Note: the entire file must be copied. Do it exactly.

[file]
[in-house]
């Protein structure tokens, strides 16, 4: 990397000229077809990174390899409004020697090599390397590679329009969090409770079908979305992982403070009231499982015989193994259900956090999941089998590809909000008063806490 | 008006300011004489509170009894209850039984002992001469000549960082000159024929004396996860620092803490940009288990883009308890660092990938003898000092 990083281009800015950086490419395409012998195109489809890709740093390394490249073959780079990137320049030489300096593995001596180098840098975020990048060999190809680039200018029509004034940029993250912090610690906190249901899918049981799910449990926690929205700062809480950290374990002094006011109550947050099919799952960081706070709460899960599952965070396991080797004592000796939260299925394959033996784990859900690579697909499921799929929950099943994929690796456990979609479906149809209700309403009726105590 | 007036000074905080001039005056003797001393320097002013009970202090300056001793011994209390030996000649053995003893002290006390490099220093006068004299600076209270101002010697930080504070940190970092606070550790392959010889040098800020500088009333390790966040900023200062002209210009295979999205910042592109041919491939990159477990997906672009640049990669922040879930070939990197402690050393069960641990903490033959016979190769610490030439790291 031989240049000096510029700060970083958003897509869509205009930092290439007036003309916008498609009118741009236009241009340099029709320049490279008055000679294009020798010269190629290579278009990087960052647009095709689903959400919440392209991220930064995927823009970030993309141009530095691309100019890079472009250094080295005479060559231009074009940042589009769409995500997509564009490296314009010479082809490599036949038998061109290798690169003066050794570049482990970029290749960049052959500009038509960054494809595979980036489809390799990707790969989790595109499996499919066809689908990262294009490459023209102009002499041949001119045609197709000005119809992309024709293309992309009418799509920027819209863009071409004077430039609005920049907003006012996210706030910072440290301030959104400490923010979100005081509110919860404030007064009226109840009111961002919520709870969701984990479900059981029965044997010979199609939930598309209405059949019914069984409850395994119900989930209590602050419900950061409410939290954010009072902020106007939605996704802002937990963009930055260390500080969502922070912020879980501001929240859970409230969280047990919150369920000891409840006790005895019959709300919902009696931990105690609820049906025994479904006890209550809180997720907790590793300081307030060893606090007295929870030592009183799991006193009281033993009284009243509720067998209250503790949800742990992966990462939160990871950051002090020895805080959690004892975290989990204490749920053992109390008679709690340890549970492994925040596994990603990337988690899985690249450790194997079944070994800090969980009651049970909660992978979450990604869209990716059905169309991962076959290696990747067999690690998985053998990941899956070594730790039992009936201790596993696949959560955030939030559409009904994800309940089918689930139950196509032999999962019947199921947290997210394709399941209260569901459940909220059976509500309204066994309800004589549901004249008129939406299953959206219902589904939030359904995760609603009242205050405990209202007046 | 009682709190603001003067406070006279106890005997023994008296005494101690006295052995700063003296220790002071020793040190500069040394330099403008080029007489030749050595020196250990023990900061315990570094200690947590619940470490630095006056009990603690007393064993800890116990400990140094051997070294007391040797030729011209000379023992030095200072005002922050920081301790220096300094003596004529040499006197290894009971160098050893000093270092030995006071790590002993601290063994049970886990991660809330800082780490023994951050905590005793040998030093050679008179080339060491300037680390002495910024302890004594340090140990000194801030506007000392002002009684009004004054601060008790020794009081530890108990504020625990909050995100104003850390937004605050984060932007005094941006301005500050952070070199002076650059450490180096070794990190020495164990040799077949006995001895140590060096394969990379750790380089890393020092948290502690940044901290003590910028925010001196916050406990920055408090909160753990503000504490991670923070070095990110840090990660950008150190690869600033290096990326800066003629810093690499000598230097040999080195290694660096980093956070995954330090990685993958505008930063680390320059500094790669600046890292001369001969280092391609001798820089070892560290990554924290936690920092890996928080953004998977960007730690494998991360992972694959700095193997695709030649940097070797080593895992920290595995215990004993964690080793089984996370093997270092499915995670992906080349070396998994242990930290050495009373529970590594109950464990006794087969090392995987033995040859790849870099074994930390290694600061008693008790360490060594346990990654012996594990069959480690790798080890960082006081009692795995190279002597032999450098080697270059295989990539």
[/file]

[in-house]
């Protein structure tokens, strides 16, 4: 990397000229077809990174390899409004020697090599390397590679329009969090409770079908979305992982403070009231499982015989193994259900956090999941089998590809909000008063806490 | 008006300011004489509170009894209850039984002992001469000549960082000159024929004396996860620092803490940009288990883009308890660092990938003898000092 990083281009800015950086490419395409012998195109489809890709740093390394490249073959780079990137320049030489300096593995001596180098840098975020990048060999190809680039200018029509004034940029993250912090610690906190249901899918049981799910449990926690929205700062809480950290374990002094006011109550947050099919799952960081706070709460899960599952965070396991080797004592000796939260299925394959033996784990859900690579697909499921799929929950099943994929690796456990979609479906149809209700309403009726105590 | 007036000074905080001039005056003797001393320097002013009970202090300056001793011994209390030996000649053995003893002290006390490099220093006068004299600076209270101002010697930080504070940190970092606070550790392959010889040098800020500088009333390790966040900023200062002209210009295979999205910042592109041919491939990159477990997906672009640049990669922040879930070939990197402690050393069960641990903490033959016979190769610490030439790291 031989240049000096510029700060970083958003897509869509205009930092290439007036003309916008498609009118741009236009241009340099029709320049490279008055000679294009020798010269190629290579278009990087960052647009095709689903959400919440392209991220930064995927823009970030993309141009530095691309100019890079472009250094080295005479060559231009074009940042589009769409995500997509564009490296314009010479082809490599036949038998061109290798690169003066050794570049482990970029290749960049052959500009038509960054494809595979980036489809390799990707790969989790595109499996499919066809689908990262294009490459023209102009002499041949001119045609197709000005119809992309024709293309992309009418799509920027819209863009071409004077430039609005920049907003006012996210706030910072440290301030959104400490923010979100005081509110919860404030007064009226109840009111961002919520709870969701984990479900059981029965044997010979199609939930598309209405059949019914069984409850395994119900989930209590602050419900950061409410939290954010009072902020106007939605996704802002937990963009930055260390500080969502922070912020879980501001929240859970409230969280047990919150369920000891409840006790005895019959709300919902009696931990105690609820049906025994479904006890209550809180997720907790590793300081307030060893606090007295929870030592009183799991006193009281033993009284009243509720067998209250503790949800742990992966990462939160990871950051002090020895805080959690004892975290989990204490749920053992109390008679709690340890549970492994925040596994990603990337988690899985690249450790194997079944070994800090969980009651049970909660992978979450990604869209990716059905169309991962076959290696990747067999690690998985053998990941899956070594730790039992009936201790596993696949959560955030939030559409009904994800309940089918689930139950196509032999999962019947199921947290997210394709399941209260569901459940909220059976509500309204066994309800004589549901004249008129939406299953959206219902589904939030359904995760609603009242205050405990209202007046 | 009682709190603001003067406070006279106890005997023994008296005494101690006295052995700063003296220790002071020793040190500069040394330099403008080029007489030749050595020196250990023990900061315990570094200690947590619940470490630095006056009990603690007393064993800890116990400990140094051997070294007391040797030729011209000379023992030095200072005002922050920081301790220096300094003596004529040499006197290894009971160098050893000093270092030995006071790590002993601290063994049970886990991660809330800082780490023994951050905590005793040998030093050679008179080339060491300037680390002495910024302890004594340090140990000194801030506007000392002002009684009004004054601060008790020794009081530890108990504020625990909050995100104003850390937004605050984060932007005094941006301005500050952070070199002076650059450490180096070794990190020495164990040799077949006995001895140590060096394969990379750790380089890393020092948290502690940044901290003590910028925010001196916050406990920055408090909160753990503000504490991670923070070095990110840090990660950008150190690869600033290096990326800066003629810093690499000598230097040999080195290694660096980093956070995954330090990685993958505008930063680390320059500094790669600046890292001369001969280092391609001798820089070892560290990554924290936690920092890996928080953004998977960007730690494998991360992972694959700095193997695709030649940097070797080593895992920290595995215990004993964690080793089984996370093997270092499915995670992906080349070396998994242990930290050495009373529970590594109950464990006794087969090392995987033995040859790849870099074994930390290694600061008693008790360490060594346990990654012996594990069959480690790798080890960082006081009692795995190279002597032999450098080697270059295989990539």